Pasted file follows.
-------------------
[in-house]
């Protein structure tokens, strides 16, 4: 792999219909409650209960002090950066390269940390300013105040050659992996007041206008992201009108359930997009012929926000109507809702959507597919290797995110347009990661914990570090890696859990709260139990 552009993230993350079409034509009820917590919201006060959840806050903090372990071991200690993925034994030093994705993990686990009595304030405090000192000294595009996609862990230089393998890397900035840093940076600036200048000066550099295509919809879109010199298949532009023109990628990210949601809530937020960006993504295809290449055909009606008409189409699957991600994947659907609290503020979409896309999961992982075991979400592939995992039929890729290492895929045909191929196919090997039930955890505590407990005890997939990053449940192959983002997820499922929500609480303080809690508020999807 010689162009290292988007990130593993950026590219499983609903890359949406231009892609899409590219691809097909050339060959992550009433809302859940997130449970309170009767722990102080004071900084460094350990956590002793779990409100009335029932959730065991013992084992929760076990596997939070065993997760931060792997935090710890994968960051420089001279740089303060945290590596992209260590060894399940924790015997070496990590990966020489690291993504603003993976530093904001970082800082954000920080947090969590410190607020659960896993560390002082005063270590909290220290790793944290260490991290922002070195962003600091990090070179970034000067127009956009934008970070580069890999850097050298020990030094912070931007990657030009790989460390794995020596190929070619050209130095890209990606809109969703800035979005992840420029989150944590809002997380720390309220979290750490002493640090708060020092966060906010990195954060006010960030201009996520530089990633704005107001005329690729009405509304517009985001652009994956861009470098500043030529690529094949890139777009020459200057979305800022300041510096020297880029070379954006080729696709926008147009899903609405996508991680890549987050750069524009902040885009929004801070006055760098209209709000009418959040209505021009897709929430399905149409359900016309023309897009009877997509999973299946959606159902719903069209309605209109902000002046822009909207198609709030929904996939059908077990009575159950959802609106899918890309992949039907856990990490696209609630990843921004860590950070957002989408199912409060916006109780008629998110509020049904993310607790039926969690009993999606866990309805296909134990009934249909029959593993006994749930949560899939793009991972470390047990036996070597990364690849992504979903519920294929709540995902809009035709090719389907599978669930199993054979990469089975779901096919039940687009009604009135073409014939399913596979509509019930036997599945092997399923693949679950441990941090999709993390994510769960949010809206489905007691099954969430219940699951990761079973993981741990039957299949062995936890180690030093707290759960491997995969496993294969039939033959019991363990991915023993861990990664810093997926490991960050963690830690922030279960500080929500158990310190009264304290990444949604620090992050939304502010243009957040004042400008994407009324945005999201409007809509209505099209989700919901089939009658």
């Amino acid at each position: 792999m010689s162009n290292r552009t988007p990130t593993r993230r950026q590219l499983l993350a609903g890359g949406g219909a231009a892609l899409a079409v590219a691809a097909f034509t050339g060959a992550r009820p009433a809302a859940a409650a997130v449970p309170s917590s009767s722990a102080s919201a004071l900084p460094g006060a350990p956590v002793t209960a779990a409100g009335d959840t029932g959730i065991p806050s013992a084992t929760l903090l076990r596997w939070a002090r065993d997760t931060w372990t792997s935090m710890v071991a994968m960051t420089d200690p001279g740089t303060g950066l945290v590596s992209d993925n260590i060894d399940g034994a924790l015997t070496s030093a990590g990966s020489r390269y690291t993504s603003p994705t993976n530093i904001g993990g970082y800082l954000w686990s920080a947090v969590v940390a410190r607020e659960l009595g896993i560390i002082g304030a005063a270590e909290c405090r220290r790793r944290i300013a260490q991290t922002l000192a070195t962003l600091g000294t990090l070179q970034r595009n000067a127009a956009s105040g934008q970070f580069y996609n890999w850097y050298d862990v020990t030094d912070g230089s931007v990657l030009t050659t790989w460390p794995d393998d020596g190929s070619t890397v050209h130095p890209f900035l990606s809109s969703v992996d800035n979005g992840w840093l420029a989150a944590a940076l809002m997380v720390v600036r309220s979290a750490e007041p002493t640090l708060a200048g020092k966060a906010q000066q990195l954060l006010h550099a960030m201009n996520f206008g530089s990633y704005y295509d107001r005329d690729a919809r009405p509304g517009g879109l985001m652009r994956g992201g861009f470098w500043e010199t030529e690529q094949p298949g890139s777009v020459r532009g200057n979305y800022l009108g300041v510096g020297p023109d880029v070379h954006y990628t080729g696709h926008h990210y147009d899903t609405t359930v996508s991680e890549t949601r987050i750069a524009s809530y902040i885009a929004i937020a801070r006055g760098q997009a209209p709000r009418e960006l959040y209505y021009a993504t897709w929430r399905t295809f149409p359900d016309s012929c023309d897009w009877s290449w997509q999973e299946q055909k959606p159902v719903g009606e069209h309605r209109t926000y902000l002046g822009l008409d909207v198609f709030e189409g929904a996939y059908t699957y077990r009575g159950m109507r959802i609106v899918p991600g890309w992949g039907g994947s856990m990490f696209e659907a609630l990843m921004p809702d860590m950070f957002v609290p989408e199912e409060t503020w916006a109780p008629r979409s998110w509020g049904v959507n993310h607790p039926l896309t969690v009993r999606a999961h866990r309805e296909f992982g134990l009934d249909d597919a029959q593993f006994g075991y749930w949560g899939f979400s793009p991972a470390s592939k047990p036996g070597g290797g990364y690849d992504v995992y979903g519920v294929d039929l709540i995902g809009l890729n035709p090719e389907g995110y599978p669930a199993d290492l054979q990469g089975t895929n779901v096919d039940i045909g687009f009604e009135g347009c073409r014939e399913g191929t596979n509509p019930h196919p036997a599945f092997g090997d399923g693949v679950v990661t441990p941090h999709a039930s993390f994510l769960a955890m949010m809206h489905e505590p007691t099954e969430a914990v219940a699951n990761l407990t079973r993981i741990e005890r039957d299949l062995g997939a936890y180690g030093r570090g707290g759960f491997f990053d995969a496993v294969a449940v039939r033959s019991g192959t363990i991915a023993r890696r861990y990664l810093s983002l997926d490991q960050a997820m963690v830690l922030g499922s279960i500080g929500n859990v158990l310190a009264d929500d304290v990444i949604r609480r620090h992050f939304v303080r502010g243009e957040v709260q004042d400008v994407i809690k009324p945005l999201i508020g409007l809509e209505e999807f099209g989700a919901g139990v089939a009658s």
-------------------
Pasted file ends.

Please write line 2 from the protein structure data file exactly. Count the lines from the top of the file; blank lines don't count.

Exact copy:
């Protein structure tokens, strides 16, 4: 792999219909409650209960002090950066390269940390300013105040050659992996007041206008992201009108359930997009012929926000109507809702959507597919290797995110347009990661914990570090890696859990709260139990 552009993230993350079409034509009820917590919201006060959840806050903090372990071991200690993925034994030093994705993990686990009595304030405090000192000294595009996609862990230089393998890397900035840093940076600036200048000066550099295509919809879109010199298949532009023109990628990210949601809530937020960006993504295809290449055909009606008409189409699957991600994947659907609290503020979409896309999961992982075991979400592939995992039929890729290492895929045909191929196919090997039930955890505590407990005890997939990053449940192959983002997820499922929500609480303080809690508020999807 010689162009290292988007990130593993950026590219499983609903890359949406231009892609899409590219691809097909050339060959992550009433809302859940997130449970309170009767722990102080004071900084460094350990956590002793779990409100009335029932959730065991013992084992929760076990596997939070065993997760931060792997935090710890994968960051420089001279740089303060945290590596992209260590060894399940924790015997070496990590990966020489690291993504603003993976530093904001970082800082954000920080947090969590410190607020659960896993560390002082005063270590909290220290790793944290260490991290922002070195962003600091990090070179970034000067127009956009934008970070580069890999850097050298020990030094912070931007990657030009790989460390794995020596190929070619050209130095890209990606809109969703800035979005992840420029989150944590809002997380720390309220979290750490002493640090708060020092966060906010990195954060006010960030201009996520530089990633704005107001005329690729009405509304517009985001652009994956861009470098500043030529690529094949890139777009020459200057979305800022300041510096020297880029070379954006080729696709926008147009899903609405996508991680890549987050750069524009902040885009929004801070006055760098209209709000009418959040209505021009897709929430399905149409359900016309023309897009009877997509999973299946959606159902719903069209309605209109902000002046822009909207198609709030929904996939059908077990009575159950959802609106899918890309992949039907856990990490696209609630990843921004860590950070957002989408199912409060916006109780008629998110509020049904993310607790039926969690009993999606866990309805296909134990009934249909029959593993006994749930949560899939793009991972470390047990036996070597990364690849992504979903519920294929709540995902809009035709090719389907599978669930199993054979990469089975779901096919039940687009009604009135073409014939399913596979509509019930036997599945092997399923693949679950441990941090999709993390994510769960949010809206489905007691099954969430219940699951990761079973993981741990039957299949062995936890180690030093707290759960491997995969496993294969039939033959019991363990991915023993861990990664810093997926490991960050963690830690922030279960500080929500158990310190009264304290990444949604620090992050939304502010243009957040004042400008994407009324945005999201409007809509209505099209989700919901089939009658």